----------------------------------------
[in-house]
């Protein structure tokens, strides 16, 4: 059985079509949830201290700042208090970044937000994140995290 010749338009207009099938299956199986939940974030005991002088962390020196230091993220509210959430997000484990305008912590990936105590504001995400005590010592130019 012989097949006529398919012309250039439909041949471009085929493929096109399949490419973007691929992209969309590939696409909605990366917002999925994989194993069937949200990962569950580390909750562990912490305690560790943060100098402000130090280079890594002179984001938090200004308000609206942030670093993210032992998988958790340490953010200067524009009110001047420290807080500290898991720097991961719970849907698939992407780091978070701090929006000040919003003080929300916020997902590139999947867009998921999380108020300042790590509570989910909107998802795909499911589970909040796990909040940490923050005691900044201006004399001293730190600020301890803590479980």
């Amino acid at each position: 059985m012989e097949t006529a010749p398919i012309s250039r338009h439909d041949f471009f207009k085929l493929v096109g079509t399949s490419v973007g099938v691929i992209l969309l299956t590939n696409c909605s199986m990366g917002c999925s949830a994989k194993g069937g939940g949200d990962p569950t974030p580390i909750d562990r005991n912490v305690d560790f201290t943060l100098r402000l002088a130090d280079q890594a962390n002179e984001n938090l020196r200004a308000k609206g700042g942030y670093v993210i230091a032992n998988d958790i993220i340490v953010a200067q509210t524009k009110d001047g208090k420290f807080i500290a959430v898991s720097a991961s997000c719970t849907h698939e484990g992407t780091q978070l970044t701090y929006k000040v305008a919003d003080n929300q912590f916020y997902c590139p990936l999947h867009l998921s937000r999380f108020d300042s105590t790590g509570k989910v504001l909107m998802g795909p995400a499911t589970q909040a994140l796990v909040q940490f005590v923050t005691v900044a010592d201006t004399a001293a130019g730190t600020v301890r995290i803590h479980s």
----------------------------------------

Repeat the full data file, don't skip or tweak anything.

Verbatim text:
[in-house]
């Protein structure tokens, strides 16, 4: 059985079509949830201290700042208090970044937000994140995290 010749338009207009099938299956199986939940974030005991002088962390020196230091993220509210959430997000484990305008912590990936105590504001995400005590010592130019 012989097949006529398919012309250039439909041949471009085929493929096109399949490419973007691929992209969309590939696409909605990366917002999925994989194993069937949200990962569950580390909750562990912490305690560790943060100098402000130090280079890594002179984001938090200004308000609206942030670093993210032992998988958790340490953010200067524009009110001047420290807080500290898991720097991961719970849907698939992407780091978070701090929006000040919003003080929300916020997902590139999947867009998921999380108020300042790590509570989910909107998802795909499911589970909040796990909040940490923050005691900044201006004399001293730190600020301890803590479980």
């Amino acid at each position: 059985m012989e097949t006529a010749p398919i012309s250039r338009h439909d041949f471009f207009k085929l493929v096109g079509t399949s490419v973007g099938v691929i992209l969309l299956t590939n696409c909605s199986m990366g917002c999925s949830a994989k194993g069937g939940g949200d990962p569950t974030p580390i909750d562990r005991n912490v305690d560790f201290t943060l100098r402000l002088a130090d280079q890594a962390n002179e984001n938090l020196r200004a308000k609206g700042g942030y670093v993210i230091a032992n998988d958790i993220i340490v953010a200067q509210t524009k009110d001047g208090k420290f807080i500290a959430v898991s720097a991961s997000c719970t849907h698939e484990g992407t780091q978070l970044t701090y929006k000040v305008a919003d003080n929300q912590f916020y997902c590139p990936l999947h867009l998921s937000r999380f108020d300042s105590t790590g509570k989910v504001l909107m998802g795909p995400a499911t589970q909040a994140l796990v909040q940490f005590v923050t005691v900044a010592d201006t004399a001293a130019g730190t600020v301890r995290i803590h479980s």